Legacy of Tropical Storm Kay leaves flash flooding impacts across Desert Southwest for days

Abundant tropical moisture still left over from Tropical Storm Kay's demise last weekend got caught up in the jet stream and carried into parts of the Desert Southwest and Great Basin, triggering a substantial threat of flash flooding.

LAS VEGAS Tropical Storm Kay may have fizzled at sea last week, but its legacy lived for days as its remnants pelted the Desert Southwest with numerous showers and thunderstorms, leading to areas of flash flooding and a number of water rescues across Southern California, Nevada and Utah.

"When that happens, it takes all that tropical moisture with it," said FOX Weather meteorologist Britta Merwin. "So you don't necessarily need a tropical storm or a defined circulation to really bring in all that moisture; it just takes a little bit of that spin."


Flood Watches were in effect for three days in the region, though while a few lingering showers and thunderstorms were rumbling across the Intermountain West and inland Northwest on Thursday, all flood alerts had been dropped.

In Southern California, heavy rains hit San Bernardino and Los Angeles counties particularly hard. Police officers in the city of San Bernardino rescued a mother and her children who were nearly swept away during a raging flash flood Sunday.

A mom had called police about an unrelated problem Sunday afternoon, according to the SoCal News Outlet. But as the family was heading back to their car, an impromptu river roared down the street, nearly washing them away. 

Dashcam video from San Bernardino Police shows three of their officers rescuing the mother who had lost her balance while trying to cross the rapids. Officers then assisted two children and others who had become stranded on the other side of the water.

Farther out in San Bernardino County, flash flooding rolled through the Forest Falls area, causing severe damage and leaving one person still missing. 

Over 120 search-and-rescue personnel are combing the area looking for the missing resident as the area begins to clean up the damage.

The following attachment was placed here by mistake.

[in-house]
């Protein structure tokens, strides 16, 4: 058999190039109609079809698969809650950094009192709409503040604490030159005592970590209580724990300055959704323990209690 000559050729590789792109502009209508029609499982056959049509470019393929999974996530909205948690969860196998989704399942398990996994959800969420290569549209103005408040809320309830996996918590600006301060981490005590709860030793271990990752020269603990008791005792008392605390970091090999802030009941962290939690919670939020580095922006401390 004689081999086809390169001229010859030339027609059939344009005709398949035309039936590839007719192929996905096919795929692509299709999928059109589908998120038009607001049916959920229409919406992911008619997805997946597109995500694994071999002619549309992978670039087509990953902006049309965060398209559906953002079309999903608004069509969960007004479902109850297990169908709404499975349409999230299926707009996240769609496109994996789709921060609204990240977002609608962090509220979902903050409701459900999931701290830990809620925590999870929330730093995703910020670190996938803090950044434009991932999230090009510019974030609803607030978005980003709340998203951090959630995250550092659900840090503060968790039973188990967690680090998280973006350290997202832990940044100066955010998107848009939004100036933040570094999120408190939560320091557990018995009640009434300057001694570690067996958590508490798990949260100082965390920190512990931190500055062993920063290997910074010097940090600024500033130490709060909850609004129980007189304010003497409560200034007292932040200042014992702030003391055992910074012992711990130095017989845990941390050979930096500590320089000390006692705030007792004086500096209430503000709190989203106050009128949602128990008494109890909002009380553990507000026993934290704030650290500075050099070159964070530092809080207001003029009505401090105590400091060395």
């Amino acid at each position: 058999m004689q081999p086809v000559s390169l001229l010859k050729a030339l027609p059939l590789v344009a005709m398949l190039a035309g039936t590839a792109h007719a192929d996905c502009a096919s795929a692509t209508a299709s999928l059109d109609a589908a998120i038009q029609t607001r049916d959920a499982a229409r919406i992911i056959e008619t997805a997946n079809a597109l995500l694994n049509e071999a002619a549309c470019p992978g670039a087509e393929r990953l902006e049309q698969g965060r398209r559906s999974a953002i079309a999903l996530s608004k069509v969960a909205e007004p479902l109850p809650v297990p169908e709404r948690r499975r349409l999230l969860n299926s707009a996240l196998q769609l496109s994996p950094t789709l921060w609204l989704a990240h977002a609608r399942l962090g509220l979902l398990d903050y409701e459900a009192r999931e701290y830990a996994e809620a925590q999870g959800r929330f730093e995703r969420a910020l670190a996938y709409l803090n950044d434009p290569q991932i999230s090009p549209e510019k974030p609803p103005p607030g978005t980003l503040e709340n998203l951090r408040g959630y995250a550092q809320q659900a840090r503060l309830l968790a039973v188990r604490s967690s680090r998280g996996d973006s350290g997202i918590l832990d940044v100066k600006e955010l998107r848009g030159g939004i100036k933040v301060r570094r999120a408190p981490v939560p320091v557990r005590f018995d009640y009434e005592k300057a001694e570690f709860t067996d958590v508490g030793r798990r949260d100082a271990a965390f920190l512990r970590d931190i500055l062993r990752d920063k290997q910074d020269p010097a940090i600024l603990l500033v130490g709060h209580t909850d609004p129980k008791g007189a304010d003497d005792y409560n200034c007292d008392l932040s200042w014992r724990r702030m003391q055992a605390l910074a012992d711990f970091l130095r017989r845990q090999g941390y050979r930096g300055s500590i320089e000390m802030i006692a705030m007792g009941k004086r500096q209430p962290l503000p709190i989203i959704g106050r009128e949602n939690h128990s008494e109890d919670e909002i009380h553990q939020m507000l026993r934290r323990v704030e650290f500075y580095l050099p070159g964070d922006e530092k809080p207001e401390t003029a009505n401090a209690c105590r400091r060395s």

In nearby Los Angeles County, dozens were trapped after a mudslide and debris flow in Lake Hughes. Los Angeles County Fire Department officials confirmed they rescued approximately 50 people who were taken to a nearby county fire station to meet with the American Red Cross.


Also in Southern California, heavy rains in Oak Glen near Yucaipa sent a wall of mud into town, burying part of a restaurant under feet of mud.


In Nevada, thunderstorms brought instant torrents of water across Clark County – home to Las Vegas. 

Two people who had pulled off the highway in their van to rest Tuesday night found themselves in the middle of a flash flood, with water climbing chest high. Las Vegas Police sent a rescue helicopter to hoist the two to safety without injury.

Rescue crews also had to save a semi-truck driver who got stuck in floodwaters on State Route 169, prompting a soggy escape:

"There’s a big upper level supporting these showers, and because it’s an upper-level feature… we don’t necessarily need that daytime heating to hold onto those nocturnal storms," Merwin said. "So we are going to showers and storms even lasting through the overnight, but it will be more widespread during the afternoon because of the sunshine’s (heating)."

In neighboring Utah, heavy rains pushed through drought-stricken Salt Lake City, providing some cheers…and jeers. 

Ramps connecting Interstate 215 to Interstate 80 were closed Wednesday after a semi jackknifed on slick roads and crashed into a barrier, according to Utah's Department of Public Safety. 

A trailing car smashed into the truck, causing a fuel leak. 

Students at Salt Lake City's Skyline High School got to end the day a little early after heavy rains flooded the building.

Over an inch of rain fell in spots around the Salt Lake City area, though only 0.22 inches of it fell at the airport.

"This is beneficial (rain) – we need it," Merwin said. "We have drought conditions across the area, but we could see some short-term flooding because of how much rain we’re anticipating."